Tuesday, March 19, 2013

Authenticity and St Patrick's Day

I had to do a little reflecting before I felt I could speak clearly about this. I truly feel that after Valentine's Day, St Paddy's Day may be one of the most contrived of all the holidays. The term I was introduced to many years ago was "plastic Irish". This refers to all the cheesiness that accompanies those that express their "Irishness" once a year. The obvious allusion is to the cheap, New Years Eve or Mardi Gras style, throw away, gear that people are so quick to don: tiny green bowler hats, Kiss me I'm Irish shirts (or some offensive derivative), green beer, orange beards, rub-on Notre Dame mascot tattoos... in the same sense, it refers to the Irish-American music from the 40s and 50s. You know them: When Irish Eyes are Smiling, Toora Loora, pretty much anything by Bing Crosby.

Don't get me wrong. I freaking love Saint Patrick's Day. And I love being of Irish decent. My problem is that the commercialized treatment of the holiday does get a little old. I'm not even talking about the stereotypes of the holiday, like over-drinking and general debauchery. I'm talking about turning a real people into comic strip characters. There is a thin line between laughing with someone and laughing at them. The Irish have never been a people who were afraid to poke fun at themselves. The problem lies in the struggle of the Irish in America for acceptance. The cartoon-like images of the Irish people as leprechauns or drunken brawlers or Papist sheep tend to dehumanize the popular view of them. There is a danger in taking away even a bit of another person's humanity. These type of jokes have a dark history in America. Our modern images are not as funny when we look at their origins.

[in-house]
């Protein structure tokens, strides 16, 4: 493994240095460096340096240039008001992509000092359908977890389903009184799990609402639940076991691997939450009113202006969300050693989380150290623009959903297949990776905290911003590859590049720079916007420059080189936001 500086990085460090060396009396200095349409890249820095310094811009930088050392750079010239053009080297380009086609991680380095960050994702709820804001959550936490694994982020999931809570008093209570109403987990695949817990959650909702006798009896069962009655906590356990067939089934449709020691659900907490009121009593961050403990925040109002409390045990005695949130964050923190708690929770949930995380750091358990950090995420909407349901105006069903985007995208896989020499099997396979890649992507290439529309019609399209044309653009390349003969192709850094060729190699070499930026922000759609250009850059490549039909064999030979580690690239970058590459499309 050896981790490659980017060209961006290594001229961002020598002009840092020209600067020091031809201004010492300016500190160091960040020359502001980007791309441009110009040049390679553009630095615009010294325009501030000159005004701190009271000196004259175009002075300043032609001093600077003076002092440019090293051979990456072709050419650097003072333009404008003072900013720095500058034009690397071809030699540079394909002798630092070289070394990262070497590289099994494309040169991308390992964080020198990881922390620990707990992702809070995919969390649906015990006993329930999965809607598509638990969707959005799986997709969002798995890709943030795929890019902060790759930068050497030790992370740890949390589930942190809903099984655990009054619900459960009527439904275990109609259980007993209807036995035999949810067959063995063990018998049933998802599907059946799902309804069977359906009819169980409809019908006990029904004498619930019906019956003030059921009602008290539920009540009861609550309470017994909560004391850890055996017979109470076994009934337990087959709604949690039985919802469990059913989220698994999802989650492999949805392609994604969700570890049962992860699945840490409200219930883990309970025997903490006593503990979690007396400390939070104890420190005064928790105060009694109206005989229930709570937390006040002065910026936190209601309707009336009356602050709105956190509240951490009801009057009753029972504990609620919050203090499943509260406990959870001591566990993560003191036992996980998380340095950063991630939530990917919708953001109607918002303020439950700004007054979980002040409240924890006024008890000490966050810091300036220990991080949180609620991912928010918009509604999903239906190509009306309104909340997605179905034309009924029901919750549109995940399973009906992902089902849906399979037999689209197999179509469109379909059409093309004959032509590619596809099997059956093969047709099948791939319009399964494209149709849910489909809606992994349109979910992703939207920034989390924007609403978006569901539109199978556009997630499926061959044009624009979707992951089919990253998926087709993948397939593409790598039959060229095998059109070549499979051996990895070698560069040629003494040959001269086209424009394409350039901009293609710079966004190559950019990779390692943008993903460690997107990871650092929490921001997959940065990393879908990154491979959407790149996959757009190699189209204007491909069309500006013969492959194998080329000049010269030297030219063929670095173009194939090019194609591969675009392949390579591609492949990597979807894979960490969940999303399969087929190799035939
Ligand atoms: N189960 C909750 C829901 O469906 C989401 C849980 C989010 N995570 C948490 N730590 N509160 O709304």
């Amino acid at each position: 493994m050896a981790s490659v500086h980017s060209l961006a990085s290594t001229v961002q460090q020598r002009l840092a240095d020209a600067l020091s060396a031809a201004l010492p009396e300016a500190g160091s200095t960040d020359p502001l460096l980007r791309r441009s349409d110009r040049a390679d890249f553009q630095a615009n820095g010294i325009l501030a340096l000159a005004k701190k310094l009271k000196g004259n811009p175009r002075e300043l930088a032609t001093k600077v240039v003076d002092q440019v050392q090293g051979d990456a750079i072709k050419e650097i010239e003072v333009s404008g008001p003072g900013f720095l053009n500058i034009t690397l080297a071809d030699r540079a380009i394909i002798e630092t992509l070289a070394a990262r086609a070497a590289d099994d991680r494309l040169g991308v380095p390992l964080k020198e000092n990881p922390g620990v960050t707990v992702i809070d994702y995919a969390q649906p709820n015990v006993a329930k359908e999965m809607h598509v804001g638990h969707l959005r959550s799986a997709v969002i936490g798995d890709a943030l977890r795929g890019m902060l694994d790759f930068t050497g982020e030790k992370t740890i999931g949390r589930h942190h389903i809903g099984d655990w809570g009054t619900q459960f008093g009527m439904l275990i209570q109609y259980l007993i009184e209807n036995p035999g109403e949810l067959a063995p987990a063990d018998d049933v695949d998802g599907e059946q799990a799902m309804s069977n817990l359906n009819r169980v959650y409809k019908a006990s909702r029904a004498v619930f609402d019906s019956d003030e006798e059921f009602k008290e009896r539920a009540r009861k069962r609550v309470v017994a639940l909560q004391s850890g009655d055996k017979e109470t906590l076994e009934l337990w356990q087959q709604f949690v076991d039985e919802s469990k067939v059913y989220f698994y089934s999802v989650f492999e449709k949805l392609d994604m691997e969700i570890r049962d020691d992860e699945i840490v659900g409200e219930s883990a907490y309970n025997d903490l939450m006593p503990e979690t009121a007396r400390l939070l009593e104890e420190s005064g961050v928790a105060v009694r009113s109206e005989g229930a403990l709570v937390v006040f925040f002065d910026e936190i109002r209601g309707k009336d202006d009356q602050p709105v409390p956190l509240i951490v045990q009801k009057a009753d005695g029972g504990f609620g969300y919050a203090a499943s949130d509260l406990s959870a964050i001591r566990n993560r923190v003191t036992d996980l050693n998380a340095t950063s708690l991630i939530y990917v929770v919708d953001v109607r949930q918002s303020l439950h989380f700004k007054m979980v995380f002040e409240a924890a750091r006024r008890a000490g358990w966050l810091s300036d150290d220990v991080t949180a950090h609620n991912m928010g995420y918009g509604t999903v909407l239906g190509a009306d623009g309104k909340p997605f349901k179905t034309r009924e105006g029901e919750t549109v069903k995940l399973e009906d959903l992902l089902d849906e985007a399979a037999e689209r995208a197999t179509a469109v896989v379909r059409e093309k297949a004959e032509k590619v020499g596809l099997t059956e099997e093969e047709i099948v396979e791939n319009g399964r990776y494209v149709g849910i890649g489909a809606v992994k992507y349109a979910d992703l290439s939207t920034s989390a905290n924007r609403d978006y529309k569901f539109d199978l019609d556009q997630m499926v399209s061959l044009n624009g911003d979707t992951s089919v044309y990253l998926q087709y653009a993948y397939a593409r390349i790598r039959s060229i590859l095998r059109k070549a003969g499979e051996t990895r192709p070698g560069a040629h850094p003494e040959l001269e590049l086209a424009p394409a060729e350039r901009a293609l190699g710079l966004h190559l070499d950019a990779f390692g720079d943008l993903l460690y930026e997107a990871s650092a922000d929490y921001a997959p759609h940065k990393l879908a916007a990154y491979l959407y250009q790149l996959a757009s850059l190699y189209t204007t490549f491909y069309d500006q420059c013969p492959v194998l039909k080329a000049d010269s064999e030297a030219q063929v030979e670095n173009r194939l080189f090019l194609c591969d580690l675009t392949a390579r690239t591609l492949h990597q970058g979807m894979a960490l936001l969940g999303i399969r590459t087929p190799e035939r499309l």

Needless to say, these portrayals weren't meant to be whimsical or good natured. Imagine these images planted firmly underneath a "No Irish Need Apply" sign. When you've truly educated yourself on what it means to understand a people, or the background behind a "tradition", you start to see them in a different light. Sadly, most of these insensitivities are perpetuated by Irish-Americans themselves. I think if any were to dig deep and see the simmering hate, hidden in jokes and comics, that this country felt for Irish immigrants, they would soon feel like they are Al Jolson in black face.

Ireland is a place with a rich and extremely interesting history. Irish-American history is even more fascinating. The culture, music, literature and (dare I say?) cuisine are distinct and deep and rewarding. So what is left if we take away all the inauthentic Irishness of the day? I would reflect on my St Patrick's Day weekend to answer that. A special Irish Mass, marching in a Parade with proud Irish-Americans (particularly a congressman and a lieutenant governor), eating traditional Irish food, and listening to music that would be recognizable to someone actually from Ireland (some of it even in Gaelic!), was how I felt I was authentically celebrating being Irish and celebrating the feast day of the man that has so much to do with making Ireland so distinctly Irish.